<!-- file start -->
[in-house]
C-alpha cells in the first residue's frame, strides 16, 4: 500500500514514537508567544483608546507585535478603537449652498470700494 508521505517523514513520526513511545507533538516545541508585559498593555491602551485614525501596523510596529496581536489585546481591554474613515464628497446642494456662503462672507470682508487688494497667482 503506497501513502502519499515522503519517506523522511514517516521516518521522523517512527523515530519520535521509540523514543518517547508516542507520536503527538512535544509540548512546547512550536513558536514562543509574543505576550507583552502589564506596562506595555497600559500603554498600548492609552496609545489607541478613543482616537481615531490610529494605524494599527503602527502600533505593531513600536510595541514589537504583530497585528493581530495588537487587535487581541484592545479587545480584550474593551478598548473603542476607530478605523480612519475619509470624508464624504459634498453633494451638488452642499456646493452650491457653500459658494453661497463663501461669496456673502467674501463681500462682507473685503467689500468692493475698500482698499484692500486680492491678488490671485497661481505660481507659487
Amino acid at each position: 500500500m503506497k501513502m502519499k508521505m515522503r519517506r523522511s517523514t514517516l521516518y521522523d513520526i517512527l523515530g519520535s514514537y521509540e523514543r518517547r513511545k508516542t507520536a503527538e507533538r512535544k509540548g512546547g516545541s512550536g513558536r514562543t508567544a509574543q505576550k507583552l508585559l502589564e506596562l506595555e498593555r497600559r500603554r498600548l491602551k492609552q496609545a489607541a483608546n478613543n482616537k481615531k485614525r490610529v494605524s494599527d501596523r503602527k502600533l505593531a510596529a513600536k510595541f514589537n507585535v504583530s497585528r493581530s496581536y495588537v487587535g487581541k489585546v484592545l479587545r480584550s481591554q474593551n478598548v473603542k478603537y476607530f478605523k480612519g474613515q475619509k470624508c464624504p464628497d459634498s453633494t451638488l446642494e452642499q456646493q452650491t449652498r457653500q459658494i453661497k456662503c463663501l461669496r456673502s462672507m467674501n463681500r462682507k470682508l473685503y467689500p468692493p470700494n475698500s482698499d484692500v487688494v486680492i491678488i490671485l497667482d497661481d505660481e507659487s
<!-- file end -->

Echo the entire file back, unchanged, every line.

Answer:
[in-house]
C-alpha cells in the first residue's frame, strides 16, 4: 500500500514514537508567544483608546507585535478603537449652498470700494 508521505517523514513520526513511545507533538516545541508585559498593555491602551485614525501596523510596529496581536489585546481591554474613515464628497446642494456662503462672507470682508487688494497667482 503506497501513502502519499515522503519517506523522511514517516521516518521522523517512527523515530519520535521509540523514543518517547508516542507520536503527538512535544509540548512546547512550536513558536514562543509574543505576550507583552502589564506596562506595555497600559500603554498600548492609552496609545489607541478613543482616537481615531490610529494605524494599527503602527502600533505593531513600536510595541514589537504583530497585528493581530495588537487587535487581541484592545479587545480584550474593551478598548473603542476607530478605523480612519475619509470624508464624504459634498453633494451638488452642499456646493452650491457653500459658494453661497463663501461669496456673502467674501463681500462682507473685503467689500468692493475698500482698499484692500486680492491678488490671485497661481505660481507659487
Amino acid at each position: 500500500m503506497k501513502m502519499k508521505m515522503r519517506r523522511s517523514t514517516l521516518y521522523d513520526i517512527l523515530g519520535s514514537y521509540e523514543r518517547r513511545k508516542t507520536a503527538e507533538r512535544k509540548g512546547g516545541s512550536g513558536r514562543t508567544a509574543q505576550k507583552l508585559l502589564e506596562l506595555e498593555r497600559r500603554r498600548l491602551k492609552q496609545a489607541a483608546n478613543n482616537k481615531k485614525r490610529v494605524s494599527d501596523r503602527k502600533l505593531a510596529a513600536k510595541f514589537n507585535v504583530s497585528r493581530s496581536y495588537v487587535g487581541k489585546v484592545l479587545r480584550s481591554q474593551n478598548v473603542k478603537y476607530f478605523k480612519g474613515q475619509k470624508c464624504p464628497d459634498s453633494t451638488l446642494e452642499q456646493q452650491t449652498r457653500q459658494i453661497k456662503c463663501l461669496r456673502s462672507m467674501n463681500r462682507k470682508l473685503y467689500p468692493p470700494n475698500s482698499d484692500v487688494v486680492i491678488i490671485l497667482d497661481d505660481e507659487s